13 people taken to hospital after Salisbury train crash

31 October 2021, 20:17 | Updated: 1 November 2021, 13:21

Police continue to work at site of train crash in Salisbury

By Elizabeth Haigh

A number of passengers and crew have been taken to hospital after two trains collided near Salisbury, Wiltshire.

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13 people are confirmed to have been taken to hospital after the crash.

Salisbury NHS Foundation Trust said in a statement: "Following the derailment in Salisbury last night, we can confirm that 13 casualties were treated at Salisbury District Hospital.

"Four of these casualties were admitted. One patient has been discharged and three remain as inpatients.

"We are pleased to report that all are in a stable condition."

In a statement on Sunday evening, South Western Rail confirmed all crew and passengers were accounted for, but a number had been taken to hospital.

Martin Frobisher, group safety and engineering director, technical authority, at Network Rail, said this morning he does not know exactly what happened in the Salisbury train collision on Sunday evening.

He said it is "far too early to speculate", adding that there is "a lot of contradictory information" in the early stages of an investigation.

Both trains reportedly derailed with one on its side following the incident.
Both trains reportedly derailed with one on its side following the incident. Picture: PA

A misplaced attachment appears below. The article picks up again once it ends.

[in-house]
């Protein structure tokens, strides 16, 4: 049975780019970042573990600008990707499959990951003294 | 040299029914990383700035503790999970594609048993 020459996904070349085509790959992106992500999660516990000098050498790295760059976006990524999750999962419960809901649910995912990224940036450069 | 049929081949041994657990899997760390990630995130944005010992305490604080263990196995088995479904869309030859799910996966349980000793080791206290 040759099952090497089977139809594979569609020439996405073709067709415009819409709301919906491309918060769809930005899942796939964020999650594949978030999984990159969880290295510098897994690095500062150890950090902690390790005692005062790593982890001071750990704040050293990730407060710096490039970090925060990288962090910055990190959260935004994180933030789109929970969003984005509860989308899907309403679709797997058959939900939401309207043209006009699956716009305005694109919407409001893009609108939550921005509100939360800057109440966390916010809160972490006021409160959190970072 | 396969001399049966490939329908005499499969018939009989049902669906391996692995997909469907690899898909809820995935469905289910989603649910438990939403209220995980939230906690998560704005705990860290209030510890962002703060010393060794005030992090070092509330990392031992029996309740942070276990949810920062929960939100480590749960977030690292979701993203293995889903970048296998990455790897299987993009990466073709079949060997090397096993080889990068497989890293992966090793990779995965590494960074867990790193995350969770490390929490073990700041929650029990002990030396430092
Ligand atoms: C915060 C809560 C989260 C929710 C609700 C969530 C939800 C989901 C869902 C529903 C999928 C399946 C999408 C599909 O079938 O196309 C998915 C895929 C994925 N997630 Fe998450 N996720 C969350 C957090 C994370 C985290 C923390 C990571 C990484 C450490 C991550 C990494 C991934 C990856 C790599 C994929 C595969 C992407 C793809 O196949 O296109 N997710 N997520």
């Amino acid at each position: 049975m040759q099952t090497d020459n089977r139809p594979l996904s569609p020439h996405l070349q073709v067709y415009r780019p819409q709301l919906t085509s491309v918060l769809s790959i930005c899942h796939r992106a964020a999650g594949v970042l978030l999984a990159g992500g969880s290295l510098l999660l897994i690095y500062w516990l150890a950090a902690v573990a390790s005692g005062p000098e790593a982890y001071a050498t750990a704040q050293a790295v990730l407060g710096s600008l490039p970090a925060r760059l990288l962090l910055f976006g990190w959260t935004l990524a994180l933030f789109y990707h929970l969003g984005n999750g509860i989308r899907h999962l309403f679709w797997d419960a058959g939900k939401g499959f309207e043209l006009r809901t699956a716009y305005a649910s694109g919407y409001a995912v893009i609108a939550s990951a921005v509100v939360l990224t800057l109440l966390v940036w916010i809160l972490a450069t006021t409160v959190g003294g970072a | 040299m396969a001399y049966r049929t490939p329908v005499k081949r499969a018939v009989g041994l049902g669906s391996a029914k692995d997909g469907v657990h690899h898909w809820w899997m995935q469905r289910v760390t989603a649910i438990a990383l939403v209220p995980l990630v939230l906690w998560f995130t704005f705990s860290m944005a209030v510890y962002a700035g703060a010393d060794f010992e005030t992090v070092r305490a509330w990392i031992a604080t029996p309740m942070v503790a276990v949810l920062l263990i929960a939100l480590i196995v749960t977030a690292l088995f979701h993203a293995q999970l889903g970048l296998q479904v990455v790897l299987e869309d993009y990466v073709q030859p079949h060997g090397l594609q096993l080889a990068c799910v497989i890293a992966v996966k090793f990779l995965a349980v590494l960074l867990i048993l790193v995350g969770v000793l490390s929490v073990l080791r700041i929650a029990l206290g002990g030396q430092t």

One of the drivers was initially trapped in their train cab, but was later freed.

A spokesman said: "The railway will be closed in the area on Monday, affecting SWR trains between Exeter and Basingstoke, and GWR trains between Westbury and Portsmouth, while specialist teams continue their investigations and we urge customers not to travel on this part of the network."

The fire service, who sent some 50 firefighters to the scene on Sunday evening with a critical incident being declared, said it had helped to evacuate the train with 100 people taken to safety.

In a statement late on Sunday, British Transport Police said of those injured: "Most of these people are walking wounded however a small number, including the driver, have been taken to hospital where their injuries are being assessed."

The crash occurred on the line between Andover and Salisbury, with both trains derailing and one pictured on its side.

Emergency services are in attendance
Emergency services are in attendance. Picture: Alamy

A Network Rail spokesperson said on Sunday: "At around 7pm this evening, the rear carriage of the 1708 Great Western Railway service from Portsmouth Harbour to Bristol Temple Meads derailed after striking an object on its approach to Salisbury station.

"The derailment knocked out all of the signalling in the area.

"Subsequently, the 1720 South Western Railway service from London Waterloo to Honiton then collided with the Bristol train.

"There are reports of injuries and the emergency services are on site along with railway first responders."